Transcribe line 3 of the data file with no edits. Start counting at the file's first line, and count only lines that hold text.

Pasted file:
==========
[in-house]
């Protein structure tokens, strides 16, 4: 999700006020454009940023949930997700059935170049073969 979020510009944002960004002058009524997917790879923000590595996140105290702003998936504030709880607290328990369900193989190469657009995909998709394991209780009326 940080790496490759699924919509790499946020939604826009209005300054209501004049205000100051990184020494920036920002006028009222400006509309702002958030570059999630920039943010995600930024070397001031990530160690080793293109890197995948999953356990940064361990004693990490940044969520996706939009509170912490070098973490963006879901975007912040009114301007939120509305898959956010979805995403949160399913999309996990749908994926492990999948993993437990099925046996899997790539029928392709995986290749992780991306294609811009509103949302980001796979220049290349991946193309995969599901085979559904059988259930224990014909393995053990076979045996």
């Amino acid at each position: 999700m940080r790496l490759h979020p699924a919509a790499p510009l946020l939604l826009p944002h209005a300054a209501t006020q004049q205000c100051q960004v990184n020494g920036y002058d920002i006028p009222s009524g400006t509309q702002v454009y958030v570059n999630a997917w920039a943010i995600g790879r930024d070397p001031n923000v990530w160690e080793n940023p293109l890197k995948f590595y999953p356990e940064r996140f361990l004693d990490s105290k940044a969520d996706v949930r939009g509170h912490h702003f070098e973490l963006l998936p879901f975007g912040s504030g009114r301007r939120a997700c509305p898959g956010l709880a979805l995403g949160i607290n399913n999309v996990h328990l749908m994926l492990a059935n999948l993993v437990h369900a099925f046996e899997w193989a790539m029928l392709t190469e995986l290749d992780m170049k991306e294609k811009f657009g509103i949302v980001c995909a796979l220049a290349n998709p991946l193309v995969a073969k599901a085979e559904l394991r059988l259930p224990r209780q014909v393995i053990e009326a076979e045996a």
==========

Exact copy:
């Amino acid at each position: 999700m940080r790496l490759h979020p699924a919509a790499p510009l946020l939604l826009p944002h209005a300054a209501t006020q004049q205000c100051q960004v990184n020494g920036y002058d920002i006028p009222s009524g400006t509309q702002v454009y958030v570059n999630a997917w920039a943010i995600g790879r930024d070397p001031n923000v990530w160690e080793n940023p293109l890197k995948f590595y999953p356990e940064r996140f361990l004693d990490s105290k940044a969520d996706v949930r939009g509170h912490h702003f070098e973490l963006l998936p879901f975007g912040s504030g009114r301007r939120a997700c509305p898959g956010l709880a979805l995403g949160i607290n399913n999309v996990h328990l749908m994926l492990a059935n999948l993993v437990h369900a099925f046996e899997w193989a790539m029928l392709t190469e995986l290749d992780m170049k991306e294609k811009f657009g509103i949302v980001c995909a796979l220049a290349n998709p991946l193309v995969a073969k599901a085979e559904l394991r059988l259930p224990r209780q014909v393995i053990e009326a076979e045996a």